The effects have been studied for two extraction systems: stirring and Soxhlet, andfour different solvents: acetone, chloroform, ethyl acetate and petroleum ether on the physicochemical tomato seed oil properties, for an edible use and for biodiesel production.Oil yield was higher after Soxhlet-petroleum ether extraction (21.19%). Free acidity was always above 2.50%, only Soxhlet-ethyl acetate extracted a tomato seed oil with a veryhigh free acidity (9.51%). The p-anisidine value was lower than 10 after both Sox andstir extractions with ethyl acetate and chloroform. Soxhlet extraction always produced the tomato seed oil with the highest Totox index. Spectrophotometric characteristicsdescribed a non-oxidized vegetable oil. Physicochemical properties for biofuel production were: density (20°C) 912.8-926.6 kg/m3; acid value 5.44-18.93 mg KOH (g of oil)-1; oxidative stability index 1.4-8.0 (h). The highest heating value and cetane number were always above 36 MJ (kg of oil)-1 and 39 respectively indicated by DIN 51605 standard for a rapeseed oil for biodiesel production. Essential fatty acids were 57-58% of the total fatty acid methyl ester content. Total mono-unsaturated fatty acid, poly-unsaturated fatty acid and unsaturated fatty acid content was also calculated. The results suggest that tomato seed oil can be used as a feedstock for biodiesel production and as a food.Stirring-chloroform extraction produced the best oil for an edible use except for phenolcontent and 2.2-diphenyl-1-picrylhydrazyl index which were highest when ethyl acetate was used for both stirrer and Soxhlet. Stirring-chloroform and stirring petroleum etherextractions showed the best performances for biodiesel production.

Tomato seed oil: a comparison of extraction systems and solvents on its biodiesel and edible properties

Giuffrè A. M.
;
2017

Abstract

The effects have been studied for two extraction systems: stirring and Soxhlet, andfour different solvents: acetone, chloroform, ethyl acetate and petroleum ether on the physicochemical tomato seed oil properties, for an edible use and for biodiesel production.Oil yield was higher after Soxhlet-petroleum ether extraction (21.19%). Free acidity was always above 2.50%, only Soxhlet-ethyl acetate extracted a tomato seed oil with a veryhigh free acidity (9.51%). The p-anisidine value was lower than 10 after both Sox andstir extractions with ethyl acetate and chloroform. Soxhlet extraction always produced the tomato seed oil with the highest Totox index. Spectrophotometric characteristicsdescribed a non-oxidized vegetable oil. Physicochemical properties for biofuel production were: density (20°C) 912.8-926.6 kg/m3; acid value 5.44-18.93 mg KOH (g of oil)-1; oxidative stability index 1.4-8.0 (h). The highest heating value and cetane number were always above 36 MJ (kg of oil)-1 and 39 respectively indicated by DIN 51605 standard for a rapeseed oil for biodiesel production. Essential fatty acids were 57-58% of the total fatty acid methyl ester content. Total mono-unsaturated fatty acid, poly-unsaturated fatty acid and unsaturated fatty acid content was also calculated. The results suggest that tomato seed oil can be used as a feedstock for biodiesel production and as a food.Stirring-chloroform extraction produced the best oil for an edible use except for phenolcontent and 2.2-diphenyl-1-picrylhydrazyl index which were highest when ethyl acetate was used for both stirrer and Soxhlet. Stirring-chloroform and stirring petroleum etherextractions showed the best performances for biodiesel production.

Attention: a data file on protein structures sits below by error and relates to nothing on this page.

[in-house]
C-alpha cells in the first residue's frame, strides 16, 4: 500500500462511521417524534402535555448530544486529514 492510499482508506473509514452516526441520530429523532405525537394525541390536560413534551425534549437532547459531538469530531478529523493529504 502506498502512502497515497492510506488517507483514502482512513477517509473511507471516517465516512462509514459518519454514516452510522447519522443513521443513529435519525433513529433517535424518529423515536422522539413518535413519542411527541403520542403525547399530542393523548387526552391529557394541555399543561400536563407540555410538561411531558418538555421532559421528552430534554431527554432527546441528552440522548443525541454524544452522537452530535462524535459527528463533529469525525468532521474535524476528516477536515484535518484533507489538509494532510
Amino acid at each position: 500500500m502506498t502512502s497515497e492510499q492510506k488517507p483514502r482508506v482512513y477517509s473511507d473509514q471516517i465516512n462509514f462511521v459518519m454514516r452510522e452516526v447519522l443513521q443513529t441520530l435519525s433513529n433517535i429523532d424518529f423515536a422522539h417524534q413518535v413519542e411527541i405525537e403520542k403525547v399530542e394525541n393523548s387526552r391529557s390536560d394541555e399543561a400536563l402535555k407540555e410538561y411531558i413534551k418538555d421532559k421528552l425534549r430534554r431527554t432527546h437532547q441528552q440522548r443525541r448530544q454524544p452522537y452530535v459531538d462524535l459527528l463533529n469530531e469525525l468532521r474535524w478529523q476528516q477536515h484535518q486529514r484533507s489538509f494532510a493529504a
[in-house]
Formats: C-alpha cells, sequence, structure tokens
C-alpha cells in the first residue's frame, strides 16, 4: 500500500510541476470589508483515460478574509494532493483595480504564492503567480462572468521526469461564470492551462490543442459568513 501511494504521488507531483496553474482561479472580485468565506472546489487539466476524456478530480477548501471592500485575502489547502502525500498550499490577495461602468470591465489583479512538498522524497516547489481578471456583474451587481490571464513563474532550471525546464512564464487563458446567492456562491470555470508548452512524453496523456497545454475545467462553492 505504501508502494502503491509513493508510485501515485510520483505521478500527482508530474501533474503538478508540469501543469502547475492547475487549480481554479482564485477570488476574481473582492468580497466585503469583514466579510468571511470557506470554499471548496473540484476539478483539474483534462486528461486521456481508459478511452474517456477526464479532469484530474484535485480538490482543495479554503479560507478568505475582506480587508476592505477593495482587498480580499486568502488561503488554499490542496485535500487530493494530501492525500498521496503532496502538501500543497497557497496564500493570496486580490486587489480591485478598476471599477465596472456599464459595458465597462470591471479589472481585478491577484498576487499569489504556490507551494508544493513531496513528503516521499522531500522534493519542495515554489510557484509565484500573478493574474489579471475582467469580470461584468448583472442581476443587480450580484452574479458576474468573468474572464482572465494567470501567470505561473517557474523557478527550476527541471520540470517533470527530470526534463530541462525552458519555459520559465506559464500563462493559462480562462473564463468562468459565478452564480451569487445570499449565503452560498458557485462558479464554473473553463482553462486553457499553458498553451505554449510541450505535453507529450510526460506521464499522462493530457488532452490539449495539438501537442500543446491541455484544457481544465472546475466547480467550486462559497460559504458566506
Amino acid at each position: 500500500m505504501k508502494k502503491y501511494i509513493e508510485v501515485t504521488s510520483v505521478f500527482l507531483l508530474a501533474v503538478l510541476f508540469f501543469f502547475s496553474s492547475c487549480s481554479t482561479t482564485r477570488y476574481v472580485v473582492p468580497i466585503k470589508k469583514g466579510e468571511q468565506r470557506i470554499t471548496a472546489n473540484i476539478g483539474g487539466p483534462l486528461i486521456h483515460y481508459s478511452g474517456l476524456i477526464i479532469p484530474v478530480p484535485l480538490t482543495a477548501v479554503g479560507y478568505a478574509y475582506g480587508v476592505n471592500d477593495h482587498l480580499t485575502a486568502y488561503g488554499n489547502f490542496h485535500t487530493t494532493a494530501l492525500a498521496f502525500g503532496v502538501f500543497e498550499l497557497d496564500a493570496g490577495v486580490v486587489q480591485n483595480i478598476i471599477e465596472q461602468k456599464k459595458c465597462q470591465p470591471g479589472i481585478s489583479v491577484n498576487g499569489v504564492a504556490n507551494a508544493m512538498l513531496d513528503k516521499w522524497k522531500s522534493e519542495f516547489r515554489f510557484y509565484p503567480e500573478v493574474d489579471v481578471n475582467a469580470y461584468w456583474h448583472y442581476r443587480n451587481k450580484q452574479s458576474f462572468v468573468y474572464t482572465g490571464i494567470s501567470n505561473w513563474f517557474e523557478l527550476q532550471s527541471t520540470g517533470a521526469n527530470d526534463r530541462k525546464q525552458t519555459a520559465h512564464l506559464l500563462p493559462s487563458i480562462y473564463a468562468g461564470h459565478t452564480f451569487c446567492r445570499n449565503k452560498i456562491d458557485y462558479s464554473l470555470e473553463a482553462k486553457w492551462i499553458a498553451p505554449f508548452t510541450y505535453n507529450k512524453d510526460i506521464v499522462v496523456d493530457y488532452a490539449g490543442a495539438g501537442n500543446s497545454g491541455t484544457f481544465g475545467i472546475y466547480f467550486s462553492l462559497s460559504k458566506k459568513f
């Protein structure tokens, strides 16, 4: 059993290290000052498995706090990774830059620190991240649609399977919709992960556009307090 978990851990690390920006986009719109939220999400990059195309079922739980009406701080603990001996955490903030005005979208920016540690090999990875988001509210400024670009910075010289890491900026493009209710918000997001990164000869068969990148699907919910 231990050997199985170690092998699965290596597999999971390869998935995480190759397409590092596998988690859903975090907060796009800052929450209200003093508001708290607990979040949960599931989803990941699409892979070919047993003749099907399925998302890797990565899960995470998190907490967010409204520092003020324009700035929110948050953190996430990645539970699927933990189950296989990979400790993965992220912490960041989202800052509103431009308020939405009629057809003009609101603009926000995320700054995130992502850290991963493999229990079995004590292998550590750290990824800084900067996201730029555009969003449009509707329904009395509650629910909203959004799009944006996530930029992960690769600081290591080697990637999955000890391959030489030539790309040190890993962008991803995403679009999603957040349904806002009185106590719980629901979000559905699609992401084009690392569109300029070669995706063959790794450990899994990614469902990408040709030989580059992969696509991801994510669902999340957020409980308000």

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Utilizza questo identificativo per citare o creare un link a questo documento: http://hdl.handle.net/20.500.12318/5878
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